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A plant, often with deep roots, that is mostly or entirely dependent on water from a permanent ground supply.

[Greek phrear, phreat-, well, spring; see phreatic + -phyte.]

phre·at′o·phyt′ic (-fĭt′ĭk) adj.
American Heritage® Dictionary of the English Language, Fifth Edition. Copyright © 2016 by Houghton Mifflin Harcourt Publishing Company. Published by Houghton Mifflin Harcourt Publishing Company. All rights reserved.


(Botany) botany a plant having very long roots that reach down to the water table or the layer above it
[C20: from Greek phrear a well + -phyte]
Collins English Dictionary – Complete and Unabridged, 12th Edition 2014 © HarperCollins Publishers 1991, 1994, 1998, 2000, 2003, 2006, 2007, 2009, 2011, 2014
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Honey mesquite respond as phreatophytes as they have widespread lateral root systems that are commonly found in areas with limiting ground water, whereas deep taproots are found where there is limited surface water (Cuomo et al.
Phreatophytes are deeply rooted plants that use groundwater to fulfill parts of their water needs (Thomas, 2014).
Loheide SP, Butler JJ, Gorelick SM (2005) Estimation of groundwater consumption by phreatophytes using diurnal water table fluctuations: a saturated-unsaturated flow assessment.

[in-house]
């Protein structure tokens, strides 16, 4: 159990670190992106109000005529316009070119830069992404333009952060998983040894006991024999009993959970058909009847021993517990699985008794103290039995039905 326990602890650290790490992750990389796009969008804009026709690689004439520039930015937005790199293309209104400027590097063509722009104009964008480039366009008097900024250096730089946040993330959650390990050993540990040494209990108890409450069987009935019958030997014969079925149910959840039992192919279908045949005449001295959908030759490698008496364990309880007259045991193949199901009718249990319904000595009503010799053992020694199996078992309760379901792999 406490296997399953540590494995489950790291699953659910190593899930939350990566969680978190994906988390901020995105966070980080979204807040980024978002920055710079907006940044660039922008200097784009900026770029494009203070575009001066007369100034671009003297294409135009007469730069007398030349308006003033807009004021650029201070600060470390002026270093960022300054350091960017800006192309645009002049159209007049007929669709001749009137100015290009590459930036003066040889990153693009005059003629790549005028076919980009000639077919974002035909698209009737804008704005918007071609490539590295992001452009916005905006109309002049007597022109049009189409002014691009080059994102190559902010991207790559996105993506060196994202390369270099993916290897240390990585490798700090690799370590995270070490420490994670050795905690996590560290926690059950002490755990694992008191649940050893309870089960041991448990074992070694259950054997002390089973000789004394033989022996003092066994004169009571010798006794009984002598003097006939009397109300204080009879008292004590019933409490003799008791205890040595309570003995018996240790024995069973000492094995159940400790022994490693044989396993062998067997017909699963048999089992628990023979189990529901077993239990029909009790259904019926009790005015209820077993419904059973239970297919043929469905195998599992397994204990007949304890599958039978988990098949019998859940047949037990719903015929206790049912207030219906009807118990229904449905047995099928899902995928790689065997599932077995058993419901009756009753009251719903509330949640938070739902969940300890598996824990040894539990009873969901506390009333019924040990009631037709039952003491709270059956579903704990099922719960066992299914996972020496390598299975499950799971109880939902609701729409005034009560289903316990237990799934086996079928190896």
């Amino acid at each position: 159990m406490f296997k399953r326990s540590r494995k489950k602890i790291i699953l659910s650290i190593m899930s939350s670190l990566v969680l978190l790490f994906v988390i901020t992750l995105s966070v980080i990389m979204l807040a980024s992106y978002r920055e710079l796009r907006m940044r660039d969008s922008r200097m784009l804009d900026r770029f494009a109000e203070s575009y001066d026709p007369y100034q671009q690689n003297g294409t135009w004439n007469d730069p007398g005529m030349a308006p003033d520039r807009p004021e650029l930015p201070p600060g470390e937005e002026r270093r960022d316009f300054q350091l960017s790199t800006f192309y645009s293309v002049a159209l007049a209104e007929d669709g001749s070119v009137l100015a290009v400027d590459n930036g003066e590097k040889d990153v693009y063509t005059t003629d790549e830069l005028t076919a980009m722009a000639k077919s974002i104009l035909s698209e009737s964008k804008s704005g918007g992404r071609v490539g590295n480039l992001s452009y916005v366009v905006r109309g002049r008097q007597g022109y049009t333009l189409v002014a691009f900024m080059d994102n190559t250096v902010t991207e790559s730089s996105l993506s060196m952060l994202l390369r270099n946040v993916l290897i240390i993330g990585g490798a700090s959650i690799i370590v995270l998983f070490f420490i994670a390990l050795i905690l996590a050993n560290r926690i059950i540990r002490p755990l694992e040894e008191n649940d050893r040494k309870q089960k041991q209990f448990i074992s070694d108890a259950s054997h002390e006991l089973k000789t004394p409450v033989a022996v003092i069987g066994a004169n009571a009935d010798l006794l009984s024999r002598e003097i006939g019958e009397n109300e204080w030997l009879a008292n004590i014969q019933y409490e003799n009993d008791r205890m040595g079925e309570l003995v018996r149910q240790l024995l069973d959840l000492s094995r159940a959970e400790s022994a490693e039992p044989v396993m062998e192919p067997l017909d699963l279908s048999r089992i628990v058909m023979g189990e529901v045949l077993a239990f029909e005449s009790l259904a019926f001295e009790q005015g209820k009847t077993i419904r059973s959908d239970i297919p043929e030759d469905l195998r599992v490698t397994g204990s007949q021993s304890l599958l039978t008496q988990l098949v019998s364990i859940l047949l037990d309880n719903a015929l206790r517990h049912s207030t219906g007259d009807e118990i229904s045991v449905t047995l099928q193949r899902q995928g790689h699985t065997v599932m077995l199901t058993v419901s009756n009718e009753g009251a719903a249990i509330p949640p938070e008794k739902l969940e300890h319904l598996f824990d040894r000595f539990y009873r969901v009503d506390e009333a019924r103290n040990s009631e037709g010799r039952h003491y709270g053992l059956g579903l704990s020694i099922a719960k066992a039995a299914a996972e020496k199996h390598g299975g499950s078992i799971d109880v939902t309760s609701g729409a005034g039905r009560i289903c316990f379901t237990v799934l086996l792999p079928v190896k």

phreatophytes within a National Forest." (187) The answer to the
From an ecological point of view, Tamarix species are phreatophytes, which form dense groves growing in ravines, river banks and also in saline soils, mostly located in arid and semi-arid zones.
They suggested that 'blue oaks should be considered obligate phreatophytes,' that is, water-loving plants similar to, for example, riverbank willows.
Water uptake in woody riparian phreatophytes of the Southwestern United States: A Stable Isotope Study.
The water table allows perennial vegetation to grow, sometimes even with trees, since many desert trees are phreatophytes, meaning they grow precisely where the water table is accessible to their deep root systems.
Stomatal conductance patterns and environment in high elevation phreatophytes of Wyoming.
Tamarix has been described as possessing inherently low water use efficiency (Anderson 1982), a characterization that has also been applied to aridland phreatophytes in general (Smith and Nobel 1986).